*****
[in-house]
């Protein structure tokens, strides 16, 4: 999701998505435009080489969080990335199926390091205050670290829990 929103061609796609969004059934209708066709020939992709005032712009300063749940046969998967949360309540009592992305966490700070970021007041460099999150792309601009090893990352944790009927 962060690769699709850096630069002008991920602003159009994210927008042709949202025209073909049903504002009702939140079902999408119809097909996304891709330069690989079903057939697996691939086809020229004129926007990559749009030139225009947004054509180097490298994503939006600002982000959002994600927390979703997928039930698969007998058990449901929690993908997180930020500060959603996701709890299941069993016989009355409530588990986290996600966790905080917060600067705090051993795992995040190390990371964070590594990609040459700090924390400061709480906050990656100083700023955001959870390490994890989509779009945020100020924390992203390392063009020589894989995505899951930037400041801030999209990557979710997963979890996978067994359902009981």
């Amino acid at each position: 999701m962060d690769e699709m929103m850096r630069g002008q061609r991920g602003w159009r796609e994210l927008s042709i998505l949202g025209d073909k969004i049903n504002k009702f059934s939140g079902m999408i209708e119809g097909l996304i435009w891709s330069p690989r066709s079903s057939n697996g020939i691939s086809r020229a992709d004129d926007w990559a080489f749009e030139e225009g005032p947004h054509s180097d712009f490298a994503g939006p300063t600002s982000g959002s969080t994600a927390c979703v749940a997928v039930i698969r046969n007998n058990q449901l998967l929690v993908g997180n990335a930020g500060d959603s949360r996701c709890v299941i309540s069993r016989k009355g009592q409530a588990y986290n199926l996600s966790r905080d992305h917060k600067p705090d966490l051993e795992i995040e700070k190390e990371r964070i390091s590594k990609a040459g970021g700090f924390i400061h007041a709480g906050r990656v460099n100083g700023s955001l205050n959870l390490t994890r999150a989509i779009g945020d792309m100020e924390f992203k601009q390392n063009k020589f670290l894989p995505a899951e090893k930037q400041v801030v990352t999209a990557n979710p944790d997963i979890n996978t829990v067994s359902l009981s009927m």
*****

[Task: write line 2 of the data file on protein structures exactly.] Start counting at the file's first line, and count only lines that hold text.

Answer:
């Protein structure tokens, strides 16, 4: 999701998505435009080489969080990335199926390091205050670290829990 929103061609796609969004059934209708066709020939992709005032712009300063749940046969998967949360309540009592992305966490700070970021007041460099999150792309601009090893990352944790009927 962060690769699709850096630069002008991920602003159009994210927008042709949202025209073909049903504002009702939140079902999408119809097909996304891709330069690989079903057939697996691939086809020229004129926007990559749009030139225009947004054509180097490298994503939006600002982000959002994600927390979703997928039930698969007998058990449901929690993908997180930020500060959603996701709890299941069993016989009355409530588990986290996600966790905080917060600067705090051993795992995040190390990371964070590594990609040459700090924390400061709480906050990656100083700023955001959870390490994890989509779009945020100020924390992203390392063009020589894989995505899951930037400041801030999209990557979710997963979890996978067994359902009981």